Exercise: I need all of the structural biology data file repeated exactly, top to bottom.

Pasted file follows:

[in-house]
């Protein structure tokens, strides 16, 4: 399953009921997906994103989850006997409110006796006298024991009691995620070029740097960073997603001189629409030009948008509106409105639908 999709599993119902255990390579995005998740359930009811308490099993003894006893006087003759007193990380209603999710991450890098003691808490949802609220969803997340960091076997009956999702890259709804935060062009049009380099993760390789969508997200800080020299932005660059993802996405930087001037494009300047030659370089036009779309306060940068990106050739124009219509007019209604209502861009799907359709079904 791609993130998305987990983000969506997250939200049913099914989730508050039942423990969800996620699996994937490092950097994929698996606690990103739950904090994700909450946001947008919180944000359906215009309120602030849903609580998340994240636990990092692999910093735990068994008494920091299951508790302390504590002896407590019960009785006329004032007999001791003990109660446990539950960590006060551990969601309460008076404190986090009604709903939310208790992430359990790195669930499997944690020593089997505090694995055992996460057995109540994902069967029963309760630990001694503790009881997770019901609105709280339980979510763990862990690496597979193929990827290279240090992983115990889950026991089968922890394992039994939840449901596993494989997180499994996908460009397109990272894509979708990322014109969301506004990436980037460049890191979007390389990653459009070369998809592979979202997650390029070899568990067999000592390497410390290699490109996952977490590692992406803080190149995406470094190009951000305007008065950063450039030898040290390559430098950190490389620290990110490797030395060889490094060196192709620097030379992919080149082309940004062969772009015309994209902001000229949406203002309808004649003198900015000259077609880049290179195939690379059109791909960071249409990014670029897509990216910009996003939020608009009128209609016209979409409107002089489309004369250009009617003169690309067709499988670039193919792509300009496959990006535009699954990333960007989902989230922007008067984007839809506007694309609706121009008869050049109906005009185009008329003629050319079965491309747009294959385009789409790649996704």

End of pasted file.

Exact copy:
[in-house]
């Protein structure tokens, strides 16, 4: 399953009921997906994103989850006997409110006796006298024991009691995620070029740097960073997603001189629409030009948008509106409105639908 999709599993119902255990390579995005998740359930009811308490099993003894006893006087003759007193990380209603999710991450890098003691808490949802609220969803997340960091076997009956999702890259709804935060062009049009380099993760390789969508997200800080020299932005660059993802996405930087001037494009300047030659370089036009779309306060940068990106050739124009219509007019209604209502861009799907359709079904 791609993130998305987990983000969506997250939200049913099914989730508050039942423990969800996620699996994937490092950097994929698996606690990103739950904090994700909450946001947008919180944000359906215009309120602030849903609580998340994240636990990092692999910093735990068994008494920091299951508790302390504590002896407590019960009785006329004032007999001791003990109660446990539950960590006060551990969601309460008076404190986090009604709903939310208790992430359990790195669930499997944690020593089997505090694995055992996460057995109540994902069967029963309760630990001694503790009881997770019901609105709280339980979510763990862990690496597979193929990827290279240090992983115990889950026991089968922890394992039994939840449901596993494989997180499994996908460009397109990272894509979708990322014109969301506004990436980037460049890191979007390389990653459009070369998809592979979202997650390029070899568990067999000592390497410390290699490109996952977490590692992406803080190149995406470094190009951000305007008065950063450039030898040290390559430098950190490389620290990110490797030395060889490094060196192709620097030379992919080149082309940004062969772009015309994209902001000229949406203002309808004649003198900015000259077609880049290179195939690379059109791909960071249409990014670029897509990216910009996003939020608009009128209609016209979409409107002089489309004369250009009617003169690309067709499988670039193919792509300009496959990006535009699954990333960007989902989230922007008067984007839809506007694309609706121009008869050049109906005009185009008329003629050319079965491309747009294959385009789409790649996704």